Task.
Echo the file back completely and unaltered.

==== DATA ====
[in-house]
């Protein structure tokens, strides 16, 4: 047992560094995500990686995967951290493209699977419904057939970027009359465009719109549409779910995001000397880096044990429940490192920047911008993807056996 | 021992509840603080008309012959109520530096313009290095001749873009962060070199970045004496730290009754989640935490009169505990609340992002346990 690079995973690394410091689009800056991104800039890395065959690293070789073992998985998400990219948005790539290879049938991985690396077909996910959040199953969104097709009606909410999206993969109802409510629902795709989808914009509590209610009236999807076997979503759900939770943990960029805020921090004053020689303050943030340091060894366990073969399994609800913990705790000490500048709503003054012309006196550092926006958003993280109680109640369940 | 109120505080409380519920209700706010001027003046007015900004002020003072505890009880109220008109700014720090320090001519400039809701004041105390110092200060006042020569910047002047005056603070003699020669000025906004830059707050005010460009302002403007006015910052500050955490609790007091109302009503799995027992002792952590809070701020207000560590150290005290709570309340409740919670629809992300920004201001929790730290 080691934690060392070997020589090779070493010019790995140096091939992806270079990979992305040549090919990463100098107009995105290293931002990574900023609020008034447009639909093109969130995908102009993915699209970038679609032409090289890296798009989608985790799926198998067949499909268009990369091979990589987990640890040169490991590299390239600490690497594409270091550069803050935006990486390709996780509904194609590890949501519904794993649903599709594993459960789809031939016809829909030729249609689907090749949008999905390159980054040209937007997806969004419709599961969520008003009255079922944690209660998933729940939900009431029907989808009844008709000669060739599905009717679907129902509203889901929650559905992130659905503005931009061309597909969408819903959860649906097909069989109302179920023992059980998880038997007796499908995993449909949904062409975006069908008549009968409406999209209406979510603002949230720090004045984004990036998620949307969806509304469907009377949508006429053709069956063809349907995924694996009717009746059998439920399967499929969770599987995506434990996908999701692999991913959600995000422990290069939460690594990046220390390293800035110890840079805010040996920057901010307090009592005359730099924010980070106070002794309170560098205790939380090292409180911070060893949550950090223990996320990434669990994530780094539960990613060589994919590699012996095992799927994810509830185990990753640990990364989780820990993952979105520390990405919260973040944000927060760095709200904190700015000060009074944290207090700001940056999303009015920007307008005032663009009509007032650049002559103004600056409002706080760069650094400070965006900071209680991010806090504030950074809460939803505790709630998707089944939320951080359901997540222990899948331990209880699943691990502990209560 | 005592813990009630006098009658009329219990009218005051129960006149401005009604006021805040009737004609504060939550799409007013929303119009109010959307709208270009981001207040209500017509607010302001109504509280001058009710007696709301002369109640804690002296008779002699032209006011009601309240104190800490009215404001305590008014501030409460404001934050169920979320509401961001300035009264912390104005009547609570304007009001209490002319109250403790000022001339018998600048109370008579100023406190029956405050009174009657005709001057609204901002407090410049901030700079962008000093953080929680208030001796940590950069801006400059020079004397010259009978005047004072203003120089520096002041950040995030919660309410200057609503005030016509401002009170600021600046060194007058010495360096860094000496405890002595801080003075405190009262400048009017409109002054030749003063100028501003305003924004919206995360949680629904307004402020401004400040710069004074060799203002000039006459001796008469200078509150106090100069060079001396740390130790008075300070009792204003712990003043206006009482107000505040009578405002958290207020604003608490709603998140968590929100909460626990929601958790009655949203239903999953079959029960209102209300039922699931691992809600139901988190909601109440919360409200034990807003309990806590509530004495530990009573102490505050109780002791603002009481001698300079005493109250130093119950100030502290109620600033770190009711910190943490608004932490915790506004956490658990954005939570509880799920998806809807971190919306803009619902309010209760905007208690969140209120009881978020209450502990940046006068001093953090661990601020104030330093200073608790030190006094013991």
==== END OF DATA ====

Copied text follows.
[in-house]
């Protein structure tokens, strides 16, 4: 047992560094995500990686995967951290493209699977419904057939970027009359465009719109549409779910995001000397880096044990429940490192920047911008993807056996 | 021992509840603080008309012959109520530096313009290095001749873009962060070199970045004496730290009754989640935490009169505990609340992002346990 690079995973690394410091689009800056991104800039890395065959690293070789073992998985998400990219948005790539290879049938991985690396077909996910959040199953969104097709009606909410999206993969109802409510629902795709989808914009509590209610009236999807076997979503759900939770943990960029805020921090004053020689303050943030340091060894366990073969399994609800913990705790000490500048709503003054012309006196550092926006958003993280109680109640369940 | 109120505080409380519920209700706010001027003046007015900004002020003072505890009880109220008109700014720090320090001519400039809701004041105390110092200060006042020569910047002047005056603070003699020669000025906004830059707050005010460009302002403007006015910052500050955490609790007091109302009503799995027992002792952590809070701020207000560590150290005290709570309340409740919670629809992300920004201001929790730290 080691934690060392070997020589090779070493010019790995140096091939992806270079990979992305040549090919990463100098107009995105290293931002990574900023609020008034447009639909093109969130995908102009993915699209970038679609032409090289890296798009989608985790799926198998067949499909268009990369091979990589987990640890040169490991590299390239600490690497594409270091550069803050935006990486390709996780509904194609590890949501519904794993649903599709594993459960789809031939016809829909030729249609689907090749949008999905390159980054040209937007997806969004419709599961969520008003009255079922944690209660998933729940939900009431029907989808009844008709000669060739599905009717679907129902509203889901929650559905992130659905503005931009061309597909969408819903959860649906097909069989109302179920023992059980998880038997007796499908995993449909949904062409975006069908008549009968409406999209209406979510603002949230720090004045984004990036998620949307969806509304469907009377949508006429053709069956063809349907995924694996009717009746059998439920399967499929969770599987995506434990996908999701692999991913959600995000422990290069939460690594990046220390390293800035110890840079805010040996920057901010307090009592005359730099924010980070106070002794309170560098205790939380090292409180911070060893949550950090223990996320990434669990994530780094539960990613060589994919590699012996095992799927994810509830185990990753640990990364989780820990993952979105520390990405919260973040944000927060760095709200904190700015000060009074944290207090700001940056999303009015920007307008005032663009009509007032650049002559103004600056409002706080760069650094400070965006900071209680991010806090504030950074809460939803505790709630998707089944939320951080359901997540222990899948331990209880699943691990502990209560 | 005592813990009630006098009658009329219990009218005051129960006149401005009604006021805040009737004609504060939550799409007013929303119009109010959307709208270009981001207040209500017509607010302001109504509280001058009710007696709301002369109640804690002296008779002699032209006011009601309240104190800490009215404001305590008014501030409460404001934050169920979320509401961001300035009264912390104005009547609570304007009001209490002319109250403790000022001339018998600048109370008579100023406190029956405050009174009657005709001057609204901002407090410049901030700079962008000093953080929680208030001796940590950069801006400059020079004397010259009978005047004072203003120089520096002041950040995030919660309410200057609503005030016509401002009170600021600046060194007058010495360096860094000496405890002595801080003075405190009262400048009017409109002054030749003063100028501003305003924004919206995360949680629904307004402020401004400040710069004074060799203002000039006459001796008469200078509150106090100069060079001396740390130790008075300070009792204003712990003043206006009482107000505040009578405002958290207020604003608490709603998140968590929100909460626990929601958790009655949203239903999953079959029960209102209300039922699931691992809600139901988190909601109440919360409200034990807003309990806590509530004495530990009573102490505050109780002791603002009481001698300079005493109250130093119950100030502290109620600033770190009711910190943490608004932490915790506004956490658990954005939570509880799920998806809807971190919306803009619902309010209760905007208690969140209120009881978020209450502990940046006068001093953090661990601020104030330093200073608790030190006094013991």